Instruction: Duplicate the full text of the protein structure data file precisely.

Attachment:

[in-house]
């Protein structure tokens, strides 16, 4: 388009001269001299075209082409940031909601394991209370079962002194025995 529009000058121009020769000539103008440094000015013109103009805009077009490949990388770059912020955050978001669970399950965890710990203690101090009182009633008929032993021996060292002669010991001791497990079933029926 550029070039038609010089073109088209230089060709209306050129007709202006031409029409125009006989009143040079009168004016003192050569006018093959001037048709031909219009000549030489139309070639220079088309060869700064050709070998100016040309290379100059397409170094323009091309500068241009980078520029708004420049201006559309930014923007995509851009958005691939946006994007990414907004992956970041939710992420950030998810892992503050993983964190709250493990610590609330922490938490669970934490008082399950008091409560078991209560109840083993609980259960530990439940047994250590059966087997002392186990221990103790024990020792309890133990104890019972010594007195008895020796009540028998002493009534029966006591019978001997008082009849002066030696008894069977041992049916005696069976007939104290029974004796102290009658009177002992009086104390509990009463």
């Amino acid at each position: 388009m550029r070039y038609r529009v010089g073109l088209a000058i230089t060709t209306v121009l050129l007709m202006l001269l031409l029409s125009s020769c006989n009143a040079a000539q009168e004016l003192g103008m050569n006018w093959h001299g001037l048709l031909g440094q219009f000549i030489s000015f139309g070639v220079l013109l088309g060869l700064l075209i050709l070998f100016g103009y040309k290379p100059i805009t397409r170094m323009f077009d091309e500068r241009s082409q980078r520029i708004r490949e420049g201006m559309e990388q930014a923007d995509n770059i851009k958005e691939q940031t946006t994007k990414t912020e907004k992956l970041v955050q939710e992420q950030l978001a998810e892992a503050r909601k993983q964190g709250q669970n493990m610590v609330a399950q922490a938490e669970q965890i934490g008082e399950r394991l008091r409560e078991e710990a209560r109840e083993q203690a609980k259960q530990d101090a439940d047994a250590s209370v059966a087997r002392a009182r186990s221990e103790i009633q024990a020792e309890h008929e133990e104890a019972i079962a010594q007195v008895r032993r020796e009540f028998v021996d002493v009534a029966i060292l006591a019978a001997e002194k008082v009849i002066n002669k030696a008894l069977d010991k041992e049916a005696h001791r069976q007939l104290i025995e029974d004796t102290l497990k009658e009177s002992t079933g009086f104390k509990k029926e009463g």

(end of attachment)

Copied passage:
[in-house]
């Protein structure tokens, strides 16, 4: 388009001269001299075209082409940031909601394991209370079962002194025995 529009000058121009020769000539103008440094000015013109103009805009077009490949990388770059912020955050978001669970399950965890710990203690101090009182009633008929032993021996060292002669010991001791497990079933029926 550029070039038609010089073109088209230089060709209306050129007709202006031409029409125009006989009143040079009168004016003192050569006018093959001037048709031909219009000549030489139309070639220079088309060869700064050709070998100016040309290379100059397409170094323009091309500068241009980078520029708004420049201006559309930014923007995509851009958005691939946006994007990414907004992956970041939710992420950030998810892992503050993983964190709250493990610590609330922490938490669970934490008082399950008091409560078991209560109840083993609980259960530990439940047994250590059966087997002392186990221990103790024990020792309890133990104890019972010594007195008895020796009540028998002493009534029966006591019978001997008082009849002066030696008894069977041992049916005696069976007939104290029974004796102290009658009177002992009086104390509990009463």
């Amino acid at each position: 388009m550029r070039y038609r529009v010089g073109l088209a000058i230089t060709t209306v121009l050129l007709m202006l001269l031409l029409s125009s020769c006989n009143a040079a000539q009168e004016l003192g103008m050569n006018w093959h001299g001037l048709l031909g440094q219009f000549i030489s000015f139309g070639v220079l013109l088309g060869l700064l075209i050709l070998f100016g103009y040309k290379p100059i805009t397409r170094m323009f077009d091309e500068r241009s082409q980078r520029i708004r490949e420049g201006m559309e990388q930014a923007d995509n770059i851009k958005e691939q940031t946006t994007k990414t912020e907004k992956l970041v955050q939710e992420q950030l978001a998810e892992a503050r909601k993983q964190g709250q669970n493990m610590v609330a399950q922490a938490e669970q965890i934490g008082e399950r394991l008091r409560e078991e710990a209560r109840e083993q203690a609980k259960q530990d101090a439940d047994a250590s209370v059966a087997r002392a009182r186990s221990e103790i009633q024990a020792e309890h008929e133990e104890a019972i079962a010594q007195v008895r032993r020796e009540f028998v021996d002493v009534a029966i060292l006591a019978a001997e002194k008082v009849i002066n002669k030696a008894l069977d010991k041992e049916a005696h001791r069976q007939l104290i025995e029974d004796t102290l497990k009658e009177s002992t079933g009086f104390k509990k029926e009463g």